Making the Money Bar
Let's Clean House:
When I joined the QuickBooks team in 2010, QuickBooks Online (QBO) had about 400,000 users, and the company expressed an interest in migrating some of their 1.2 million QuickBooks Desktop users over to the cloud-powered QBO. There was only one problem: they didn't want to... yet.
Houston, we have a problem:
In early 2011 I noticed a trend: QuickBooks Online users felt lost. It came from all angles: The product’s NPS score was far lower than desired, feedback widgets were inundated with exasperation, and users were clinging to legacy applications, fearing the risk associated with changing platforms. Across channels, the tone of the feedback was the same: Users didn’t know how to start key workflows, find their previously-entered data, or in some cases, why they were even using the software. Quickbooks had been having the hiccups.
First, let's consider the users
While QBO is used by accountants all over the world, the average QuickBooks user is not an accountant. They’re usually someone who started a business out of their own passion, doing dozens of jobs a day and keeping expense receipts in a shoebox on the shelf. They know that they need to do their accounting by ever-looming deadlines, and that small mistakes could lead to harsh penalties. The world of accounting is a scary place for people who already have a lot on their plates, and they can use all the help they can get. We set off to investigate where people were getting stuck.
Key Workflow Issues
Double-entry bookkeeping has a prescribed workflow, and QuickBooks was built as a categorized interpretation of those rules. As such, QBO provided a myriad of accounting tools without instructions on how they work together or why a user should engage with them. In one experimental cell, we saw a small lift in conversion and usage statistics for users who were shown an interactive “Roadmap” on their homepage. Despite its slight learning curve, it was a highly rated concept in QuickBooks Desktop.
Just in its navigation panel, QuickBooks had nearly 80 pages, each with a distinct, unique purpose. There was virtually no connective tissue between the pages, either, so users had to implicitly know exactly what to do with any information they entered upon saving it. This could range anywhere from sending an e-mail to updating a corresponding form elsewhere. So, not only was the information architecture too complex to navigate, it didn’t provide users with clues as to where to go next. As a result, new users suffered particularly.
Where's my Data?
I noticed a particularly strange anomaly in the early days of QBO. Users couldn’t find anything they’d previously entered. Because of the site’s daunting structure, its users were largely navigating by clicking links from within reports. As it turned out, this was the only place that saved information ever reliably surfaced. So, if a user created an invoice and wanted to fix a typo, the only way to find it again was to open a printable spreadsheet and click a link from a plaintext list.
Along with regular internal reviews, the team invited customers to visit us at Intuit HQ or over the phone to evaluate three models.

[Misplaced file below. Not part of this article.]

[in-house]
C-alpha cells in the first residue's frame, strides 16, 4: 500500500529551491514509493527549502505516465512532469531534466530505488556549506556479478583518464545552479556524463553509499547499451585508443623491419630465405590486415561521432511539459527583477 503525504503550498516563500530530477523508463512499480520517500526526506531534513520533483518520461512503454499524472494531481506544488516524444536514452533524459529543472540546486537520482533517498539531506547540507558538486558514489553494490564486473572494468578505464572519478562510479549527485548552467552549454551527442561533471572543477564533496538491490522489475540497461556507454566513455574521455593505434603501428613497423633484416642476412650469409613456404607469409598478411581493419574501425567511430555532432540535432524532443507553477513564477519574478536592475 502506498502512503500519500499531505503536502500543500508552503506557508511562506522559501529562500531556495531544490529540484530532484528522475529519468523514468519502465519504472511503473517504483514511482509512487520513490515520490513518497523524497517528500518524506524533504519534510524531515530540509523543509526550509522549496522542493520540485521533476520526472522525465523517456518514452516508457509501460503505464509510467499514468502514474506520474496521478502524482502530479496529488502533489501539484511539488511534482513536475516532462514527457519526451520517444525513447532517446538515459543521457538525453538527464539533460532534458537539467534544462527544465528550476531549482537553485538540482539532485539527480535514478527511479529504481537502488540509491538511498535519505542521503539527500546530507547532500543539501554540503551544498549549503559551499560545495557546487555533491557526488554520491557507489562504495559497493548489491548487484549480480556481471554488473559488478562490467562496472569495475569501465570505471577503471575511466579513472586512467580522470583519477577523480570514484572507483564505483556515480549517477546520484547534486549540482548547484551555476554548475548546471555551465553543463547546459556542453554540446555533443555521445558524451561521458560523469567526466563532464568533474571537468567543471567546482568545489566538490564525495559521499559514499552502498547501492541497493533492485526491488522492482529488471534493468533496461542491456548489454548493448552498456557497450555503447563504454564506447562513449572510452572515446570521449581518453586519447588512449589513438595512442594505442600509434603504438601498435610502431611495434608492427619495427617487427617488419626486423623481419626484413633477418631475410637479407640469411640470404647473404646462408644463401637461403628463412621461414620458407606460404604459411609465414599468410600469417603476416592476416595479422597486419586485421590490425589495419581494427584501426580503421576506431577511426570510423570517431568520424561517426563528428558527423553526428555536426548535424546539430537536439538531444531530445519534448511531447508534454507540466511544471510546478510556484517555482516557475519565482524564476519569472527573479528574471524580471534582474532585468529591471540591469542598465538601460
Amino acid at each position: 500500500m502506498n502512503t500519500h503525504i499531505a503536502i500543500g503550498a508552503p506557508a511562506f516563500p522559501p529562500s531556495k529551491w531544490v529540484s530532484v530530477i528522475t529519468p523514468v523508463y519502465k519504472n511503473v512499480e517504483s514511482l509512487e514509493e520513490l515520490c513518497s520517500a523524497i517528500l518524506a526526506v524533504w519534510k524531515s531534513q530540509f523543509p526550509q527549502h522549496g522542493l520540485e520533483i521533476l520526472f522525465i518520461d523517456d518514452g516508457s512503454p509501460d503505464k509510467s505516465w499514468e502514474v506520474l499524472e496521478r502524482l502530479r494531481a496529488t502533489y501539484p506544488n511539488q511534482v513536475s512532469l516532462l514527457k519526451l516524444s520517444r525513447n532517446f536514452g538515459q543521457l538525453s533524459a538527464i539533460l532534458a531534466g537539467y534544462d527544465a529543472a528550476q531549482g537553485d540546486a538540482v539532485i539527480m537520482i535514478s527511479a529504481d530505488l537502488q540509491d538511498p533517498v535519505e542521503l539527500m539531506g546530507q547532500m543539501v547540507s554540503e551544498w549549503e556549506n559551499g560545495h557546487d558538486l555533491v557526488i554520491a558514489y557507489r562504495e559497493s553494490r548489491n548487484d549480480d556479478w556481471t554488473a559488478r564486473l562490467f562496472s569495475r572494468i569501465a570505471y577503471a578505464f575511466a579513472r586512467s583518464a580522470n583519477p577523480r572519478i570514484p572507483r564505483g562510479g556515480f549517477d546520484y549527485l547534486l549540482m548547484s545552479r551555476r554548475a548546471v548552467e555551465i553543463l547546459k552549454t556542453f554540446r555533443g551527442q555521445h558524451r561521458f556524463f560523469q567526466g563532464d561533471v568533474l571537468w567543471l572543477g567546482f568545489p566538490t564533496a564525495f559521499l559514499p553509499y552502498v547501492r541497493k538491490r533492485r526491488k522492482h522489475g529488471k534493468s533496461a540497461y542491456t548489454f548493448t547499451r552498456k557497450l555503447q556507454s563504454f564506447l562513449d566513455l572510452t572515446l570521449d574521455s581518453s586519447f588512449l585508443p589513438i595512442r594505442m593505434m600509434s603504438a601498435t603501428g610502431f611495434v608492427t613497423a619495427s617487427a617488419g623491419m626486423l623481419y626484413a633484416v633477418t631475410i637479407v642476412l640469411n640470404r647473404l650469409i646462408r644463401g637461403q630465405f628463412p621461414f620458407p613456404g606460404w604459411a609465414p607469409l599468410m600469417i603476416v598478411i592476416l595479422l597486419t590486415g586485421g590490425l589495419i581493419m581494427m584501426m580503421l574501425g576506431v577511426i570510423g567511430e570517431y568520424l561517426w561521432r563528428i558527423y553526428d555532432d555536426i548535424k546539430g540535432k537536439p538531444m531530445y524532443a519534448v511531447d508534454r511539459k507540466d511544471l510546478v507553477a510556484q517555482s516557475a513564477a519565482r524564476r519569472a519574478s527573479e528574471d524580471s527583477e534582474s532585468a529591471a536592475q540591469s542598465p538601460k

Concept A focused on a very standard list model. Rows were selectable, with bulk actions at the top of the list. At the end of each row was a button suggesting the next step for that particular item. In the left panel, there were filter categories that, when clicked, filtered the list. This test inspired a great discussion around which ways our users wanted to filter their data, and the most important phases of their sales and expense workflows.
Concept B’s intention was to gauge users’ reaction to having very simple filters above their data, compared to the many suggested in concept A. It also sought to inquire about a user’s needs for graphing with their income data.
Concept C was originally meant to be the fringe candidate. The bar across this concept represents all of the money a user has entered into QuickBooks, dividing it into “States” that groups transactions by completeness. Customers loved the concept of these states, but wanted a more simplified display of their overall company health.
After testing, what we heard was pretty consistent: Our users were concerned with the question of “What do I need to do today?” Almost every instance of guidance in the mockups was met warmly — Users preferred to work from functional centers instead of individual pages, and they liked being shown the big picture.
The Full Audit
Every page was audited for its overall accounting usage, placement in the QBO navigation, and connected workflows. Each page’s individual inputs and secondary actions were also cataloged and traced throughout the IA. Many a night was spent poring over these records until we had a model that represented QBO at the highest possible level.
Getting to the Heart of things
The “Beating Heart” of accounting, showing that any business transaction has 3 states: unbilled, unpaid, and paid. We confirmed our discovery: Every kind of object in the QuickBooks universe lives in these three buckets. Now we know the states, and order of those states. With that we began to design the last iteration:
After its release, it didn’t take long for the page to climb to the #2 most visited page, after the homepage. Until Intuit launched Harmony, this page had a mean 5-star review from users. It ignited a chain-reaction at Intuit too, who used many of our team’s findings and outputs to redesign the rest of QBO along the same guiding principles.